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~DOWNLOAD ♶ Fire in the Bones: William Tyndale - Martyr, Father of the English Bible ♠ The Leading Personalities Of His Century Would Draw Upon All Their Resources To Stop Him, From The Brilliant Sir Thomas Moore To King Henry VIII From Charles V, Ruler Of Half Of Europe, To The Pope Both Church And State Hunted Him Relentlessly At A Time When The Church Held Power Over Both Soul And Body And Could Condemn The Heretic To Execution By Fire His Crime Translating The Words Of The Bible Into The Vulgar English TongueHe Was William Tyndale, And The Story Of His Life, Told In Fire In The Bones, Reads Like A Novel, As Exciting In Its Facts As Any Fiction Could Be He Knew The Smugglers Secret Marks And Their Intense, Fraternal Loyalty He Tasted The Salt Of Shipwreck And Knew The Despair Of Lost Manuscripts Buried Under The Waves Of The North Sea Intrigue, Safe Houses, Bribes, Spies, Covert Conversations, Last Minute Flight, Aliases, Imprisonment, Loneliness, All Wove Their Spell Into The Riddles Of His Hidden World He Died At Last As A Martyr, But Not Before He Had Bequeathed To The World Some Of The Most Beloved And Sacred Phrases And Terms In Holy Writ, Including Atonement, Still Small Voice, And Let There Be Light Readers Everywhere Will Be Captivated By His StoryMichael Wilcox Received His PhD At The University Of Colorado And Is An Institute Instructor At The University Of Utah He Has Also Taught Institute Classes In Alberta, Canada, And Arizona, And Has Guided Tours To The Holy Land And Church History Sites He Received The Orton Literary Award In For His Book House Of Glory He Lives In Draper, Utah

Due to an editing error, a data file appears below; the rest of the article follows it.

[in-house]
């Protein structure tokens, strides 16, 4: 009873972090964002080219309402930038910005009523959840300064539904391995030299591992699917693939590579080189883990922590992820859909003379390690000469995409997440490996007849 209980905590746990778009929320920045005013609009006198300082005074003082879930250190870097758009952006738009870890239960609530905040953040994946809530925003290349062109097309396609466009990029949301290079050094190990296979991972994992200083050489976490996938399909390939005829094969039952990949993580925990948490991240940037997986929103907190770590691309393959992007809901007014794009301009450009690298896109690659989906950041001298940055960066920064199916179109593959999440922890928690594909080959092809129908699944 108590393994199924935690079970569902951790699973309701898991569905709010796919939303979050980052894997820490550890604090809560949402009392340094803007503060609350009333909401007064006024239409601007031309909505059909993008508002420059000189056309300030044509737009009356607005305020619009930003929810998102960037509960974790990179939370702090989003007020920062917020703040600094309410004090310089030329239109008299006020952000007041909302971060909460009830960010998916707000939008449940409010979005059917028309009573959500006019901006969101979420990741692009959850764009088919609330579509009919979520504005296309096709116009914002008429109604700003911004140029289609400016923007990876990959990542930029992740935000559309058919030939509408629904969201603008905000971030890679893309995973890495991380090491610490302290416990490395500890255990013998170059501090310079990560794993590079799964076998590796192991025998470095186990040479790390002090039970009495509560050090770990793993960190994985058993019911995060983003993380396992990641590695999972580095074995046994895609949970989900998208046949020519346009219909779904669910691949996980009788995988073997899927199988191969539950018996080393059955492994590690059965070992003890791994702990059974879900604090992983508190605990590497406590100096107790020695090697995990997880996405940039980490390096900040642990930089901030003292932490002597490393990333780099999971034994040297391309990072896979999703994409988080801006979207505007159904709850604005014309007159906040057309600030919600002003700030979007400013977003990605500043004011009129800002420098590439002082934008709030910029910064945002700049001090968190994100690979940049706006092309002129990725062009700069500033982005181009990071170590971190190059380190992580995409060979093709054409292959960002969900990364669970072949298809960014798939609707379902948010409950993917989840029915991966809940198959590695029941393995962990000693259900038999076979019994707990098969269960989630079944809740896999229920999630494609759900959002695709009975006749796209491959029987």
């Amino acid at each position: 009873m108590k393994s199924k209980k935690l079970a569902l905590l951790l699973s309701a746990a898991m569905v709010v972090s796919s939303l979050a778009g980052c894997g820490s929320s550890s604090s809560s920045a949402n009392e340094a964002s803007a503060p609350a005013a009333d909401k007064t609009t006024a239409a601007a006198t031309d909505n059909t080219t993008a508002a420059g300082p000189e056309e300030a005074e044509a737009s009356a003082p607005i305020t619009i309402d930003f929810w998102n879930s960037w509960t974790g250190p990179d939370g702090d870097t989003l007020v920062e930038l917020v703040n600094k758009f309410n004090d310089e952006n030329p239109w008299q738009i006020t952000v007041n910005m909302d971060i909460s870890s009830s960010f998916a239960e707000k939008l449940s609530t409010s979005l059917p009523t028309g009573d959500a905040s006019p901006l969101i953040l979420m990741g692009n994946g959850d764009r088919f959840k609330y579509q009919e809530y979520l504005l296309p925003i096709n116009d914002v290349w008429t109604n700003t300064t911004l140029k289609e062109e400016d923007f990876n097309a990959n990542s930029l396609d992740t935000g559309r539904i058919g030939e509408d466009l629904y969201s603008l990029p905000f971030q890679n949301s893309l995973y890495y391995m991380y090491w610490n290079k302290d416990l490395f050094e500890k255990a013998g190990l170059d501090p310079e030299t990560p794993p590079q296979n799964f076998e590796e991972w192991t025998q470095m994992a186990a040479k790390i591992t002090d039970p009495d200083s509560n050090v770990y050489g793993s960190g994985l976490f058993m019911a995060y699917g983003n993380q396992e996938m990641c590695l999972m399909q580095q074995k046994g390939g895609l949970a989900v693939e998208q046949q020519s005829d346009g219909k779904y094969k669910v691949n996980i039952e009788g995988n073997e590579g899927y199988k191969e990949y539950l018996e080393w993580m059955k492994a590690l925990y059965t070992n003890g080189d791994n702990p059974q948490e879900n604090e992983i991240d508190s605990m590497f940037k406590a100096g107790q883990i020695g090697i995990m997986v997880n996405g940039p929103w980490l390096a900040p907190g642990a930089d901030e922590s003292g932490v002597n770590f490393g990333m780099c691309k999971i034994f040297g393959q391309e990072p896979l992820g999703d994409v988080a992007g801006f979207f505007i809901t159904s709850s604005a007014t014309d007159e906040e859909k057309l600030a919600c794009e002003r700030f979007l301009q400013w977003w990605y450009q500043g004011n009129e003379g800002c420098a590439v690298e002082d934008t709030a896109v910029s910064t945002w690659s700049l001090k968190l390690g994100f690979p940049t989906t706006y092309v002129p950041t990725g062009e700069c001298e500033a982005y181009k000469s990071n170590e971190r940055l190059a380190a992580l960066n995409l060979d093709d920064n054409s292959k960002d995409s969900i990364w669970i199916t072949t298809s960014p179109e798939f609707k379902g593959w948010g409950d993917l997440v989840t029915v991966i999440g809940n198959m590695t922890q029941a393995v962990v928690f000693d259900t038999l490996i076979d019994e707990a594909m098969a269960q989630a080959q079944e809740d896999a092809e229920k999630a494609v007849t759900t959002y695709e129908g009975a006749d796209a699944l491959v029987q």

I loved this book and would recommend it to anyone who is interested in knowing how we got the English translation of the Bible I didn t have any idea how much sacrifice was involved in getting it into its present form This book gave me a greater appreciation for the Bible and the influence it has had on many generations of people No wonder it is the most read book in the world I was very impressed with how Tyndale held onto his mission in life up to the very end that he was martyred I liked the book It would have been even better if it focused solely on Tyndale and his life and his importance in history The author always tried to slip in comparison to Joseph Smith which were not pertinent to the story of Tyndale The message of the book would have been stronger and held up on its own without these comparison s Tyndale was a very courageous man and was truly directed One interesting point of the book was that because Tyndale had rhetorical learning he was able to translate the Bible into the English language with meanings closer to the original intent Because we are not schooled rhetorically today in our modern schools, it would be difficult for any one today to produce something as elegant as the King James version of the Bible. This was a beautiful, well written book about the miracle of William Tyndale s life and his super human efforts to translate the Bible into English for his fellow countrymen His dream was to see an English Bible in the hands of every ploughboy and Wilcox points out that his dream was fulfilled in the hands of Joseph Smith Wilcox draws a lot of parallels between the lives of William and Joseph I found the arguments compelling and the facts well researched Fascinating story It also had short chapters and is not a very long book, which is a good thing for me right now I highly recommend this book to anyone interested in the history of the English Bible or life in the 1500 s in Northern Europe It helped me get a lot of people and dates from the 1500 s straightened out in my head as well. I would give this 4.5 stars if we could do halves It isn t an easy read, but a very good one William Tyndale s life is one that should be shared His work to translate the Bible into English, from the original Greek and Hebrew, and not from the Latin Vulagate used by the Catholic Church and used in the translations into German, Italian, French, Czech, Dutch, Catalan, and Danish , and get it into the hands of the common people, even the ploughboy, was the goal of his life He had other remarkable works published as well That he had to flee from England to do his work, and was persued as a heretic, makes his accomplishments even remarkable He died a martyr, as did many of the reformers of his time The lasting influence of the Father of the English Bible is a testment to the greatness of his life s work Each chapter begins with a quote, all but three from William Tyndale s own writings I found these quotes to be inspiring What a great understanding of God and Christ and their gospel Tyndale had The quotes were done in a fancy font, which was nice, but hard to read, especially since they were such a small size This history was fascinating That so much is known about people who lived 500 years ago is impressive As I read, I would suddently find myself reading the author s commentary rather than the history, without any indication of the change That caught me offguard several times There were practices in the Catholic Church in the early 1500s that Luther, Calvin, Erasmus, Tyndale and many other reformers found no backing for in holy scripture Thus they tried to reform the religion of their time and brought additional light into the world God bless them Review I wrote for At first blush this book may appear to be an academic historical treatment of William Tyndale, who s life is indeed worthy of further study However, the reader will find that the book is really meant to be a faith promoting narrative for a Mormon audience The experiences of William Tyndale are regularly compared to Joseph Smith, the Mormon church s founder, in attempt to make Joseph appear credible and divine This may be fine for an LDS audience, but anyone else will likely be off put by such comparisons.Wilcox does a reasonable job covering Tyndale s story, and presents many of the fascinating aspects of his life in reasonably readable narrative One gets a strong sense of the tyranny of the government and church at that time and the extreme measures they take in an attempt to maintain control of the presses and distribution of printed material Many were punished or burned at the stake merely for possession of materials that were deemed heretical Wilcox also praises the work Tyndale did in translating the Bible, citing examples of his eloquent prose and spiritually inspiring, even poetic, wording Unfortunately, it is distracting to have the text sprinkled with comparisons between Tyndale, Joseph Smith, the Bible translation, and the Book of Mormon But Wilcox really misses the ultimate irony Tyndale was burned at the stake in his fight to freely print the Bible in the English language as well as other religious tracts, while Joseph Smith was murdered by a mob for his ordering the destruction of a printing press in Nauvoo.A surprisingly dark character in this story is Thomas More While he is traditionally known as the heroic character that withstood Henry VIII in A Man for All Seasons, here we get to see the other side of a man totally committed to the law and the church While he was honest in refusing bribes, helping the poor, and praying for the afflicted, he also was instrumental in burning heretics at the stake Wilcox postulates the possibility that More, even though in prison, still played an key role in the arrest of Tyndale The only ironic justice is that More is actually executed before Tyndale.One cannot help but admire the stoic courage and conviction of these men that helped usher in a new age of religious pluralism If you can look past the regular LDS references, this book may be worth reading But if you re looking for a scholarly historical treatise, look elsewhere. Fire in the Bones is a remarkable account of the life William Tyndale, known as the father of the English Bible A brilliant scholar who mastered several languages, he dedicated his life to translating the New and Old Testaments into the English language so that every English speaking person might read the Bible in his native tongue He did so at a time when such an endeavor was almost always punishable by death Ninety percent of wording of the King James Bible was taken directly from Tyndale s translation Most of the beautiful phrases which comprise the King James verison were crafted by him Many of the sacrifices he made and privations he suffered find their parallels in the lives of great prophets and apostles such as Joseph Smith and Paul of the New Testament Tyndale refused to recant his testimony of his work Ultimately, he sealed that testimony with his life when he was strangled then burned at the stake at the young age of 41 Without question, he played a significant roll in setting the stage for the restoration of the gospel of Jesus Christ three centuries later The book is well written, informative and a very good read. I was really disappointed in Fire in the Bones by S Michael Wilcox I was excited to read about William Tyndale and I really hoped to come away from the book with a deeper understanding of his life and that period in history Quite frankly, most of the book turned out to be a poorly written and edited commentary on William Tyndale s life, rather than the facts I was especially troubled by the constant presentation of opinion as fact and the stretching of fact to fit opinion I won t trouble myself to read by this author because this was such a poor effort I am also, once again, frustrated with the poor editing present in so many of Deseret Book s publications If they wish to have their publications taken seriously, they really need to insist on higher quality writing and editing I want to like what they publish, but until they pursue a higher standard, it will be hit and miss often miss than hit. Now I have one reason to admire Michael Wilcox This biography of William Tyndale is exceptional I have such a great appreciation now of this reformer who fought valiantly to make the scriptures available in the English language and ultimately gave his life to the cause He was a genius in languages and spoke seven fluently He translated the New Testament from Latin and gave us the beautiful lyrical language which we love While in exile, he studied Hebrew and translated much of the Old Testament It is the world s loss that he was martyred before he was able to finish his work But his life and his martyrdom stand as witnesses of his devotion and his desire that all people be able to read for themselves the words of God He risked his life constantly to print the texts and smuggle them in to England against the wishes of the Catholic Church and others whose livelihood and life style were threatened if the average person had access to the scriptures Brother Wilcox has produced an incredible book which he has researched thoroughly and documented with exactness Many times he draws parallels to the experiences of Joseph Smith Although this is written by an LDS author, the history of the reformers and the coming forth of the English translation of the Bible should be of interest to all. Blah blah blah blah This book could have been 75% better if 75% had been cut out There s a ridiculous amount of repeating information in here The book is written interestingly enough especially for a history book, hooray novel ish format but holy verbose, Batman.I did not realize this was an LDS book I almost fainted when the first page was talking about Joseph Smith Being LDS I didn t mind it, but it definitely narrows down the audience Actually, I did kind of mind it, because this book is about Joseph Smith as much as William Tyndale Every other page talks about Smith Which is fine, but I wasn t actually looking to read a book on him.